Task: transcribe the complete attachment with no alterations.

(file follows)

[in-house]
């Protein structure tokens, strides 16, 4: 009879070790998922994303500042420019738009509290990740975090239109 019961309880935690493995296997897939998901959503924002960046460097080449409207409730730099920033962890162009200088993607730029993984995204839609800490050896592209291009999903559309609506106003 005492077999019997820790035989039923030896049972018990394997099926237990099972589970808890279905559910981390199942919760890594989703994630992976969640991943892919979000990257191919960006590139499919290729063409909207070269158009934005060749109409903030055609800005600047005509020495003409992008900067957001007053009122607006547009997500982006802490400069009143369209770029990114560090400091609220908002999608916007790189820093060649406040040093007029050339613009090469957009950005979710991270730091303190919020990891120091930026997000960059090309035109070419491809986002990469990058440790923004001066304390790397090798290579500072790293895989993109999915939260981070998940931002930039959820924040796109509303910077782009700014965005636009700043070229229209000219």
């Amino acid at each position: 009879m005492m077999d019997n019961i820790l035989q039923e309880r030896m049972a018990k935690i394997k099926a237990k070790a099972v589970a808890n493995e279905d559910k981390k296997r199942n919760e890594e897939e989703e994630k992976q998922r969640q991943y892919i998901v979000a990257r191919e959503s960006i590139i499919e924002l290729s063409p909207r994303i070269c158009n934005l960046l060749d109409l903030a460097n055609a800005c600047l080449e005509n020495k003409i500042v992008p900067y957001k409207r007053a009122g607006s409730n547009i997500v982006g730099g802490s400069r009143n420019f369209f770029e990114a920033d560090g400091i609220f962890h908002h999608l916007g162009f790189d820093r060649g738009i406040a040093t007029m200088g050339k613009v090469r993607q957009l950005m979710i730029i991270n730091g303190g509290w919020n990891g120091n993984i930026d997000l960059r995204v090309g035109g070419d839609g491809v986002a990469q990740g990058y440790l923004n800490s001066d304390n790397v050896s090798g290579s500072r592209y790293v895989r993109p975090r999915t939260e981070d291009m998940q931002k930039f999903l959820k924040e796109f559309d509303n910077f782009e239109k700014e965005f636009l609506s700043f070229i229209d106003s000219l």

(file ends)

[in-house]
């Protein structure tokens, strides 16, 4: 009879070790998922994303500042420019738009509290990740975090239109 019961309880935690493995296997897939998901959503924002960046460097080449409207409730730099920033962890162009200088993607730029993984995204839609800490050896592209291009999903559309609506106003 005492077999019997820790035989039923030896049972018990394997099926237990099972589970808890279905559910981390199942919760890594989703994630992976969640991943892919979000990257191919960006590139499919290729063409909207070269158009934005060749109409903030055609800005600047005509020495003409992008900067957001007053009122607006547009997500982006802490400069009143369209770029990114560090400091609220908002999608916007790189820093060649406040040093007029050339613009090469957009950005979710991270730091303190919020990891120091930026997000960059090309035109070419491809986002990469990058440790923004001066304390790397090798290579500072790293895989993109999915939260981070998940931002930039959820924040796109509303910077782009700014965005636009700043070229229209000219």
């Amino acid at each position: 009879m005492m077999d019997n019961i820790l035989q039923e309880r030896m049972a018990k935690i394997k099926a237990k070790a099972v589970a808890n493995e279905d559910k981390k296997r199942n919760e890594e897939e989703e994630k992976q998922r969640q991943y892919i998901v979000a990257r191919e959503s960006i590139i499919e924002l290729s063409p909207r994303i070269c158009n934005l960046l060749d109409l903030a460097n055609a800005c600047l080449e005509n020495k003409i500042v992008p900067y957001k409207r007053a009122g607006s409730n547009i997500v982006g730099g802490s400069r009143n420019f369209f770029e990114a920033d560090g400091i609220f962890h908002h999608l916007g162009f790189d820093r060649g738009i406040a040093t007029m200088g050339k613009v090469r993607q957009l950005m979710i730029i991270n730091g303190g509290w919020n990891g120091n993984i930026d997000l960059r995204v090309g035109g070419d839609g491809v986002a990469q990740g990058y440790l923004n800490s001066d304390n790397v050896s090798g290579s500072r592209y790293v895989r993109p975090r999915t939260e981070d291009m998940q931002k930039f999903l959820k924040e796109f559309d509303n910077f782009e239109k700014e965005f636009l609506s700043f070229i229209d106003s000219l």